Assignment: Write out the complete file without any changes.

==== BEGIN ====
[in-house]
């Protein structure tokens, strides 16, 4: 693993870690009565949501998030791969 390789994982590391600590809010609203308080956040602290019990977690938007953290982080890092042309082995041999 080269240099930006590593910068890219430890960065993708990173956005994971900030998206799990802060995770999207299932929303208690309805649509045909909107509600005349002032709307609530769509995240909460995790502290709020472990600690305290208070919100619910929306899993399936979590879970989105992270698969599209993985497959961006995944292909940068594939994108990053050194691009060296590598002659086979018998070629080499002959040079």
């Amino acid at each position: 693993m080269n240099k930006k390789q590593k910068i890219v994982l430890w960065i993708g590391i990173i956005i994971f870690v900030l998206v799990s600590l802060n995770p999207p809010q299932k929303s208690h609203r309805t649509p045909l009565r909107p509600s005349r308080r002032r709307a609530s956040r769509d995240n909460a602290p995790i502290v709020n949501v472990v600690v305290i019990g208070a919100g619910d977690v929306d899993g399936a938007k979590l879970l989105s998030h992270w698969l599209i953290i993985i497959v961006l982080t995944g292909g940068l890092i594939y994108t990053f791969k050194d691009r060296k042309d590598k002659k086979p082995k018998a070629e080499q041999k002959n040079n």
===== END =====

[in-house]
């Protein structure tokens, strides 16, 4: 693993870690009565949501998030791969 390789994982590391600590809010609203308080956040602290019990977690938007953290982080890092042309082995041999 080269240099930006590593910068890219430890960065993708990173956005994971900030998206799990802060995770999207299932929303208690309805649509045909909107509600005349002032709307609530769509995240909460995790502290709020472990600690305290208070919100619910929306899993399936979590879970989105992270698969599209993985497959961006995944292909940068594939994108990053050194691009060296590598002659086979018998070629080499002959040079």
């Amino acid at each position: 693993m080269n240099k930006k390789q590593k910068i890219v994982l430890w960065i993708g590391i990173i956005i994971f870690v900030l998206v799990s600590l802060n995770p999207p809010q299932k929303s208690h609203r309805t649509p045909l009565r909107p509600s005349r308080r002032r709307a609530s956040r769509d995240n909460a602290p995790i502290v709020n949501v472990v600690v305290i019990g208070a919100g619910d977690v929306d899993g399936a938007k979590l879970l989105s998030h992270w698969l599209i953290i993985i497959v961006l982080t995944g292909g940068l890092i594939y994108t990053f791969k050194d691009r060296k042309d590598k002659k086979p082995k018998a070629e080499q041999k002959n040079n």